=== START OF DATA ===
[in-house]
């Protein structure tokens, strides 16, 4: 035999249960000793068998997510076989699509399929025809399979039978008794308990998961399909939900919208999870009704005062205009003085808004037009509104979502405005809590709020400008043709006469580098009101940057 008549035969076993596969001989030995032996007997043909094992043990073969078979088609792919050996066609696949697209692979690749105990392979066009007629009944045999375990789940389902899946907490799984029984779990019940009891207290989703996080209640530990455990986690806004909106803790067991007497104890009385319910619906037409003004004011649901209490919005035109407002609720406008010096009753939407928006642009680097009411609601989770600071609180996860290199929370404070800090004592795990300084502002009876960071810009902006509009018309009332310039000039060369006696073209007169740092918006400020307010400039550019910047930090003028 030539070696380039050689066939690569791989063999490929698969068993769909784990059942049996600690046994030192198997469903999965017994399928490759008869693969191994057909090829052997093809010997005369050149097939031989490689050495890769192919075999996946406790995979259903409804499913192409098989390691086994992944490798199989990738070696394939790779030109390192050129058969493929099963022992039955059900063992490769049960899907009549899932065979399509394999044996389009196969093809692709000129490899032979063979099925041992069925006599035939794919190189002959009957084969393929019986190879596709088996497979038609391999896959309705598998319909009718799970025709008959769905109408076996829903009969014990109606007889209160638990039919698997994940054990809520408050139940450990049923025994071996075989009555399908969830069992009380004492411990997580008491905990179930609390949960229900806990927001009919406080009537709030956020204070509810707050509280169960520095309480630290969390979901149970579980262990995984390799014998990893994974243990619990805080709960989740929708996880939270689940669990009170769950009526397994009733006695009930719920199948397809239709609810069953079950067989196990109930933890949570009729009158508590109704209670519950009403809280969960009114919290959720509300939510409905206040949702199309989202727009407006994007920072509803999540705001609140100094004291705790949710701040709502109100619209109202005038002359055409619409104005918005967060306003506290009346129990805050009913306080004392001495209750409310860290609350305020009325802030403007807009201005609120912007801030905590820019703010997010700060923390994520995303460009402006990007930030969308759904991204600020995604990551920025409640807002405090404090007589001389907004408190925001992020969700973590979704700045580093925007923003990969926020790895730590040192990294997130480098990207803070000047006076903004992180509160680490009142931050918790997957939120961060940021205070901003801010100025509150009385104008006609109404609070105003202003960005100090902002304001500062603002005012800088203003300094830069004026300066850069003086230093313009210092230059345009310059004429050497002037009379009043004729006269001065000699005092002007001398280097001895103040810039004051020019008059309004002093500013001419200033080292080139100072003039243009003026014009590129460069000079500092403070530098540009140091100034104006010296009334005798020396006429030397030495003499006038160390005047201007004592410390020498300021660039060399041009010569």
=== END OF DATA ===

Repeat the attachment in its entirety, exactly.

[in-house]
């Protein structure tokens, strides 16, 4: 035999249960000793068998997510076989699509399929025809399979039978008794308990998961399909939900919208999870009704005062205009003085808004037009509104979502405005809590709020400008043709006469580098009101940057 008549035969076993596969001989030995032996007997043909094992043990073969078979088609792919050996066609696949697209692979690749105990392979066009007629009944045999375990789940389902899946907490799984029984779990019940009891207290989703996080209640530990455990986690806004909106803790067991007497104890009385319910619906037409003004004011649901209490919005035109407002609720406008010096009753939407928006642009680097009411609601989770600071609180996860290199929370404070800090004592795990300084502002009876960071810009902006509009018309009332310039000039060369006696073209007169740092918006400020307010400039550019910047930090003028 030539070696380039050689066939690569791989063999490929698969068993769909784990059942049996600690046994030192198997469903999965017994399928490759008869693969191994057909090829052997093809010997005369050149097939031989490689050495890769192919075999996946406790995979259903409804499913192409098989390691086994992944490798199989990738070696394939790779030109390192050129058969493929099963022992039955059900063992490769049960899907009549899932065979399509394999044996389009196969093809692709000129490899032979063979099925041992069925006599035939794919190189002959009957084969393929019986190879596709088996497979038609391999896959309705598998319909009718799970025709008959769905109408076996829903009969014990109606007889209160638990039919698997994940054990809520408050139940450990049923025994071996075989009555399908969830069992009380004492411990997580008491905990179930609390949960229900806990927001009919406080009537709030956020204070509810707050509280169960520095309480630290969390979901149970579980262990995984390799014998990893994974243990619990805080709960989740929708996880939270689940669990009170769950009526397994009733006695009930719920199948397809239709609810069953079950067989196990109930933890949570009729009158508590109704209670519950009403809280969960009114919290959720509300939510409905206040949702199309989202727009407006994007920072509803999540705001609140100094004291705790949710701040709502109100619209109202005038002359055409619409104005918005967060306003506290009346129990805050009913306080004392001495209750409310860290609350305020009325802030403007807009201005609120912007801030905590820019703010997010700060923390994520995303460009402006990007930030969308759904991204600020995604990551920025409640807002405090404090007589001389907004408190925001992020969700973590979704700045580093925007923003990969926020790895730590040192990294997130480098990207803070000047006076903004992180509160680490009142931050918790997957939120961060940021205070901003801010100025509150009385104008006609109404609070105003202003960005100090902002304001500062603002005012800088203003300094830069004026300066850069003086230093313009210092230059345009310059004429050497002037009379009043004729006269001065000699005092002007001398280097001895103040810039004051020019008059309004002093500013001419200033080292080139100072003039243009003026014009590129460069000079500092403070530098540009140091100034104006010296009334005798020396006429030397030495003499006038160390005047201007004592410390020498300021660039060399041009010569």